THE clues to Sheffield’s rich engineering heritage are on show throughout the city. As I walk from the train station to the launch of a new pilot plant at the University of Sheffield’s engineering building, I pass The Bessemer pub, named after the 19th century inventor whose steelmaking process helped establish the city as a major industrial centre.
As a result of Bessemer’s work, you’ll find swords crossed on Sheffield United’s crest; Sheffield’s ice hockey team is called the Steelers; and of course there is the Crucible Theatre, home to the Snooker World Championships. And that’s just the references in sport and entertainment.
Now while Sheffield’s steel industry has lost some of its lustre, when you first lay eyes on the Diamond Building, home to the University of Sheffield’s engineering faculty, you are left in no doubt that engineering in a wider sense strives to remain front and centre.
The £86m Diamond building opened in 2015 and stands prominently at a busy crossroads in the city centre, its glass and anodised aluminium façade strikingly different from the surrounding architecture. It is home to seven engineering departments and 5,000 students.
The launch of the Diamond Pilot Plant (DiPP) is a major addition to the engineering faculty’s building, which already boasts a VR teaching space known as “the cave” (computer aided visual environment, a 3D-printing ‘makerspace’ workshop run by students for students, and a Mindsphere digitalisation facility sponsored by Siemens.
The first thing that strikes you when you enter the building is how bright and wide-open it is. Nothing appears to be tucked away or hidden. The pilot plant stands behind a high, wide glass window – it’s like being at an aquarium, but inside are technicians operating shiny steel process kit. In the Diamond Building, engineering is deliberately on show.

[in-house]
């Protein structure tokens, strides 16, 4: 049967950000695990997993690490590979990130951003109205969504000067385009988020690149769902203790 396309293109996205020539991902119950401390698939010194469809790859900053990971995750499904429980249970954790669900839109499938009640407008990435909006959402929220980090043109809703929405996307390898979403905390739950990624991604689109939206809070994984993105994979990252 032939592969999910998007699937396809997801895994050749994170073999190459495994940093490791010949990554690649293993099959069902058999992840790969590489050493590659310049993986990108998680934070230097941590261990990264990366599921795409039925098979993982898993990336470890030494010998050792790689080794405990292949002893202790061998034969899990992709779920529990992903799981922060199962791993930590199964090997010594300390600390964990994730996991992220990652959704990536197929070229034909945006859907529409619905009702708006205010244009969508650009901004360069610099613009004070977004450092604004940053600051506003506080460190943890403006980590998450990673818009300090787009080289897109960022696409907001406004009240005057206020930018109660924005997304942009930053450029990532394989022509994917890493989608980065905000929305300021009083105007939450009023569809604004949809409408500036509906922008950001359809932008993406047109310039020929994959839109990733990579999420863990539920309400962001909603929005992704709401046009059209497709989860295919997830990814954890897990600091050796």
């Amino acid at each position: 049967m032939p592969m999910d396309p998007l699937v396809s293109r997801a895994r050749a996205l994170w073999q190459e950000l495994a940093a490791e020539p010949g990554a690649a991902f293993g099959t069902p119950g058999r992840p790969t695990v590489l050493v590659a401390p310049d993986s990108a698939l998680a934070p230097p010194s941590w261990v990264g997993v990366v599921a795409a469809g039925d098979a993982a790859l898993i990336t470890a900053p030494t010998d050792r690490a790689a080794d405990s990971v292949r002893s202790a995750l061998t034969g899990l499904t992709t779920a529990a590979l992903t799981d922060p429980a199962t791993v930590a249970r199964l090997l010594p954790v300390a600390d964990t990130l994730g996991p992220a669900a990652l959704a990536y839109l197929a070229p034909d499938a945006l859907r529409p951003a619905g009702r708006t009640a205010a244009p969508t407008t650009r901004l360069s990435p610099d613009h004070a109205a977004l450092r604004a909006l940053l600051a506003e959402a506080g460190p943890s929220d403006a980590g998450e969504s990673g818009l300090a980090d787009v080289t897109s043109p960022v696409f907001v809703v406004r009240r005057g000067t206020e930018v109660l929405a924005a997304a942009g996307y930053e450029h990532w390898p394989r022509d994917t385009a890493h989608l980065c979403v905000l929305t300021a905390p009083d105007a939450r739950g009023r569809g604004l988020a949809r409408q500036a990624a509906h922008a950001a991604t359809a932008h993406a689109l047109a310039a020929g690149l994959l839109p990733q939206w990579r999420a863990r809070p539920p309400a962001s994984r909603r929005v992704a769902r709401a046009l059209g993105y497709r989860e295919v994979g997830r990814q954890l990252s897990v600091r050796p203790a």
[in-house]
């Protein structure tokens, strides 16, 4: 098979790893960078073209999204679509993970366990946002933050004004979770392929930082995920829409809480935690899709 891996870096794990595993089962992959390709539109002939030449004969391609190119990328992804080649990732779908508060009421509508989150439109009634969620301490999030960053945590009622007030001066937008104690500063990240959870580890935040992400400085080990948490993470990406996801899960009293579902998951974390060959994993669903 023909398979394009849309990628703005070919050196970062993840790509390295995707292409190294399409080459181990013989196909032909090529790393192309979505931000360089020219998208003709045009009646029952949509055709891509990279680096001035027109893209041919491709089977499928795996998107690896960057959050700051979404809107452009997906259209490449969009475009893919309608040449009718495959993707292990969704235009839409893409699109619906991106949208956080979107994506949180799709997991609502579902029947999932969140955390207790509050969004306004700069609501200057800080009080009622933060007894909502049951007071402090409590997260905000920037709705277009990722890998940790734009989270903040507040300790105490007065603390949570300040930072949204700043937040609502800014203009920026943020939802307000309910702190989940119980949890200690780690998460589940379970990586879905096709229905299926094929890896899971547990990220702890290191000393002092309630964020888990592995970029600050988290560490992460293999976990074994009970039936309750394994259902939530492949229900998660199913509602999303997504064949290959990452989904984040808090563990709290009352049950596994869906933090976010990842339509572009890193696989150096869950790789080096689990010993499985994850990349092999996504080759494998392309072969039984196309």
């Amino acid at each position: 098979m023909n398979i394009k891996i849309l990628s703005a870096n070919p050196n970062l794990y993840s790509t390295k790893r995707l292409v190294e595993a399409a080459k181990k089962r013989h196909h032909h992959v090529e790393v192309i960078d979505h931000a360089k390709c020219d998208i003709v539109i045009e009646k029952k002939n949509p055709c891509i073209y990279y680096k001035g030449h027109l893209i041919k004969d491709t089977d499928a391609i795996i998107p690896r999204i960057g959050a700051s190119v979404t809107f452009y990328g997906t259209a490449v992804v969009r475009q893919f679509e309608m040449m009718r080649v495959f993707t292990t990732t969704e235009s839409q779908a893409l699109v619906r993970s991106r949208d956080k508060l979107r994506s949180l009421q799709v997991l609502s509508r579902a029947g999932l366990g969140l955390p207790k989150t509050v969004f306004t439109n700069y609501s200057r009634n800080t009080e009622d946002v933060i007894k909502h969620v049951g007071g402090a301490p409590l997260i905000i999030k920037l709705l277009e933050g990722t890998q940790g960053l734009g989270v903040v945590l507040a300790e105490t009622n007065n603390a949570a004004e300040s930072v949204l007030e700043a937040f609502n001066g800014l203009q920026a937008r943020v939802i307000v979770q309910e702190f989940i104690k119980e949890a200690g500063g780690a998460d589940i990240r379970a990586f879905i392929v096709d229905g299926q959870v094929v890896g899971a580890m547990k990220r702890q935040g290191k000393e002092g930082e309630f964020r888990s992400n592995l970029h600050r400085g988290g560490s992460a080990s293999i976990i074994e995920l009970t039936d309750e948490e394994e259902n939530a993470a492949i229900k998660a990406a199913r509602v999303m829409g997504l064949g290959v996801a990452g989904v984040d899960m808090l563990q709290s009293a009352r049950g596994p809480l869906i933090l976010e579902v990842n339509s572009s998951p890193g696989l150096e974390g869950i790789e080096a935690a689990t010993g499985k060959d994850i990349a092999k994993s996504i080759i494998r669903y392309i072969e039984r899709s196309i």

I’m one of a handful of press and guests the university has invited for the official launch. Notable are the senior executives from industry – including AstraZeneca, GEA, GSK and Nestlé – who along with senior staff from the faculty are invited to offer their own remarks on the importance of the new facility.
One theme that shines through is the evolution of industry – particularly the pharma sector’s shift to continuous processing – that the new pilot plant represents.
As Jim Litster, IChemE Fellow and head of the department for chemical and bioengineering, puts it: “The pharmaceutical industry is undergoing the most significant change in manufacturing processes in the last 30 years. It is tremendous that our students can use this cutting-edge technology in their education at MEng, MSc and PhD level studies.
“The new continuous powder processing plant emphasises the importance of complex particulate products, and formulated products more broadly, in modern chemical engineering - and we are reflecting this in our new curriculum. It is truly research-led teaching.”